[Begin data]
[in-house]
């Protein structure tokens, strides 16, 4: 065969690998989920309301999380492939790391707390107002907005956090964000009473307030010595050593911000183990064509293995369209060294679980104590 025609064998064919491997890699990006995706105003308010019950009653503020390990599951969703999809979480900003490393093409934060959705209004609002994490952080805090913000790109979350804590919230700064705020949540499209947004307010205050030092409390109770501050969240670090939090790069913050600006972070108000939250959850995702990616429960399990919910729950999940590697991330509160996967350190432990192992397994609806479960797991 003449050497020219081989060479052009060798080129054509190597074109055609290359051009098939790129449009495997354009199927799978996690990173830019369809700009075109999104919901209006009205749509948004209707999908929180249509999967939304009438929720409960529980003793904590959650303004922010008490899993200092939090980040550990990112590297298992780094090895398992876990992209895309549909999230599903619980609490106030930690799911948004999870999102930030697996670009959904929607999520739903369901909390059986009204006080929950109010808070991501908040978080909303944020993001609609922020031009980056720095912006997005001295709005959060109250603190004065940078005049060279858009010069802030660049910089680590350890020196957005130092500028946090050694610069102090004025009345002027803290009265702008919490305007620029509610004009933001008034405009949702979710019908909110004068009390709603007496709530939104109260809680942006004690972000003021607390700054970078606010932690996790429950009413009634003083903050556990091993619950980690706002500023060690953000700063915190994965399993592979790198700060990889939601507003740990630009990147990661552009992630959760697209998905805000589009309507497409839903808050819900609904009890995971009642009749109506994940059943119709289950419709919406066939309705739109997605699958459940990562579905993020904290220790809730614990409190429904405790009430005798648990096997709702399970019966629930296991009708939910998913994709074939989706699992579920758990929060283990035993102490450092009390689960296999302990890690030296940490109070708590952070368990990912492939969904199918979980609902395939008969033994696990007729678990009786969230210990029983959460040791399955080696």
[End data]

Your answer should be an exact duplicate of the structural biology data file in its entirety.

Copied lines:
[in-house]
């Protein structure tokens, strides 16, 4: 065969690998989920309301999380492939790391707390107002907005956090964000009473307030010595050593911000183990064509293995369209060294679980104590 025609064998064919491997890699990006995706105003308010019950009653503020390990599951969703999809979480900003490393093409934060959705209004609002994490952080805090913000790109979350804590919230700064705020949540499209947004307010205050030092409390109770501050969240670090939090790069913050600006972070108000939250959850995702990616429960399990919910729950999940590697991330509160996967350190432990192992397994609806479960797991 003449050497020219081989060479052009060798080129054509190597074109055609290359051009098939790129449009495997354009199927799978996690990173830019369809700009075109999104919901209006009205749509948004209707999908929180249509999967939304009438929720409960529980003793904590959650303004922010008490899993200092939090980040550990990112590297298992780094090895398992876990992209895309549909999230599903619980609490106030930690799911948004999870999102930030697996670009959904929607999520739903369901909390059986009204006080929950109010808070991501908040978080909303944020993001609609922020031009980056720095912006997005001295709005959060109250603190004065940078005049060279858009010069802030660049910089680590350890020196957005130092500028946090050694610069102090004025009345002027803290009265702008919490305007620029509610004009933001008034405009949702979710019908909110004068009390709603007496709530939104109260809680942006004690972000003021607390700054970078606010932690996790429950009413009634003083903050556990091993619950980690706002500023060690953000700063915190994965399993592979790198700060990889939601507003740990630009990147990661552009992630959760697209998905805000589009309507497409839903808050819900609904009890995971009642009749109506994940059943119709289950419709919406066939309705739109997605699958459940990562579905993020904290220790809730614990409190429904405790009430005798648990096997709702399970019966629930296991009708939910998913994709074939989706699992579920758990929060283990035993102490450092009390689960296999302990890690030296940490109070708590952070368990990912492939969904199918979980609902395939008969033994696990007729678990009786969230210990029983959460040791399955080696």